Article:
10 thoughts on “Old Growth NOI Federal Register”

  1. I am thinking hard about the desired condition statements one and two from page sixteen. Defining the desired condition as an increase or improvement over current conditions seems …vague and unscientific maybe? A more explicit statement of desired condition would likely come with problems of its own though. The approach used in the proposal has policy support and provides somewhat useful direction to FS managers while allowing flexibility in the pace and scale of management.

    • Some people explicitly oppose Forest Service “discretion”. I would like to see the Forest Service officially define many terms, consistent throughout every Forest. There are strategies to playing these word games, to push political, economic and environmental agendas.

      I’d like to think that active forest management has site-specific science on their side. It is more important to focus on what is left, instead of worrying about what is removed (or piled, chipped or burned).

  2. Here’s the language on the “purpose” of projects – a standard: “Vegetation management within old-growth forest conditions may not be for the primary purpose of growing, tending, harvesting, or regeneration of trees for economic reasons.” I think this is kind of meaningless unless the Forest Service requires some kind of documentation of what the “primary purpose” is for each project and the rationale for it. Does someone (maybe more familiar with the budget process) know if the term “primary purpose” has a specific meaning that is defined somewhere?

    Of course I’m not sure this standard is even necessary when another standard says, “Vegetation management in old-growth forest conditions must be for the purpose of proactive stewardship, to promote the composition, structure, pattern, or ecological processes necessary for the old-growth forest conditions to be resilient and adaptable to stressors and likely future environments.” When it is written as “the purpose,” it doesn’t seem to allow for any others.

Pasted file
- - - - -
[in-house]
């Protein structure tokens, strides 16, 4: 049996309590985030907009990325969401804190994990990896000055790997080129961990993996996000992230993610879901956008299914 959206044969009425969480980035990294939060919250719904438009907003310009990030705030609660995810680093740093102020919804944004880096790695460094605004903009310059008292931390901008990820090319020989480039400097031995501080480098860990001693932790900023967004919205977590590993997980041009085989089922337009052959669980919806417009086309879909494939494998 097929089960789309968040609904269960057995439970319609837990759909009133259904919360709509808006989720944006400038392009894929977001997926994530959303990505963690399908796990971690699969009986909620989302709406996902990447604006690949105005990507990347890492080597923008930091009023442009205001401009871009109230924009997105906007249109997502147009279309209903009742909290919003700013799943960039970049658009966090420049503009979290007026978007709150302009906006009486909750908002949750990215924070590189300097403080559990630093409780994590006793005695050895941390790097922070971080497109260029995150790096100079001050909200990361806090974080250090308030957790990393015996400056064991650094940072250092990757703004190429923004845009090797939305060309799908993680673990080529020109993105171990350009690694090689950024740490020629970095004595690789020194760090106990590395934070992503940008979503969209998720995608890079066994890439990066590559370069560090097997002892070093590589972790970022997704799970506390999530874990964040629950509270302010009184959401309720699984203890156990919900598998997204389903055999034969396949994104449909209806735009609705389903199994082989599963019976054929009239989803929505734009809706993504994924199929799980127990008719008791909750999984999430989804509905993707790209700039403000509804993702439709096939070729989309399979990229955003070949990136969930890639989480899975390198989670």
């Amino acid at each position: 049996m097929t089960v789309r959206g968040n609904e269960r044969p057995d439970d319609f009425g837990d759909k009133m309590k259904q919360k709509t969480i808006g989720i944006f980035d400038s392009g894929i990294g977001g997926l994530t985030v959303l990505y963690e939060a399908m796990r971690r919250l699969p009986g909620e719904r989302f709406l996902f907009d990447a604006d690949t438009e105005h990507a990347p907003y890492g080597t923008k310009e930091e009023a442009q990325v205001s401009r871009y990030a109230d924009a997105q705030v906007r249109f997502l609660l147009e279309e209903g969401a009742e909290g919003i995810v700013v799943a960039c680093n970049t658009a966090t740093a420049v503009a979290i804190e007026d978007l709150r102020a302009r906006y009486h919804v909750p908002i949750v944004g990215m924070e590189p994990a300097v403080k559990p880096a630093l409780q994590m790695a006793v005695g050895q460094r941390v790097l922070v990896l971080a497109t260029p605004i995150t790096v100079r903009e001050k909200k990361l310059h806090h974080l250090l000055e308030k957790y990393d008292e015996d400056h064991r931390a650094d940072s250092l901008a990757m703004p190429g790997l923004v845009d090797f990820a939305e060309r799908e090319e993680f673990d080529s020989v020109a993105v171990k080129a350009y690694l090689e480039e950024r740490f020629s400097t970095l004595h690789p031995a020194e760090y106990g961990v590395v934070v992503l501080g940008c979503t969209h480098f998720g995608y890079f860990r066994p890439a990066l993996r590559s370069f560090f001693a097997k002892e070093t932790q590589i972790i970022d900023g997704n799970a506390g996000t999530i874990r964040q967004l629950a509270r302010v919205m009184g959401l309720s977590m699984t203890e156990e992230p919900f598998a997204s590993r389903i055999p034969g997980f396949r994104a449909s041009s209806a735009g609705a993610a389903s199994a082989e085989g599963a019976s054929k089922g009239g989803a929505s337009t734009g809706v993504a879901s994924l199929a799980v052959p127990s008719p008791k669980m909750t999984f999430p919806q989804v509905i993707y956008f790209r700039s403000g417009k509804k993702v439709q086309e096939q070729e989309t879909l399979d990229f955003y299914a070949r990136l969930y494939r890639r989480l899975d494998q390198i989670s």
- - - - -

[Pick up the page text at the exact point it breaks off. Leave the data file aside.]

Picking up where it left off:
Regarding “desired conditions,” the Planning Rule requires that “a desired condition is a description of SPECIFIC … ecological characteristics …” “Maintained or improved” obviously doesn’t meet that requirement. The expectation for plans revised under the 2012 Planning Rule was that the actual desired amount and distribution of old growth would be included as a desired condition – and that it would be within the natural range of variation. A nation-wide amendment can’t be expected to establish those conditions for each national forest. However, I would like to see them add an objective for each forest to do so within the next X years.

  3. We often hear support for “focusing on what is left instead of what is taken.”

    This confuses me, because it fails to recognize that what is taken has opportunity cost and needs to be accounted for. Thinning might leave some nice trees, but what is taken has consequences such as carbon emissions, forgone opportunity to increase forest carbon storage, and reduced long-term recruitment of snag habitat.

    • Once again, only focusing on just one thing, 2nd. Again, it is a balancing of the harms, instead of ‘hopes and prayers’ that the whole forest doesn’t die, rot and burn. Of course, you are assuming that “thinning” means ‘take the valuable trees’. Why don’t you address “thinning from below”, instead?

      We’ve already seen the ‘Whatever Happens’ style of preservationism. The results are shown in the massive firestorms of the last 20 years.


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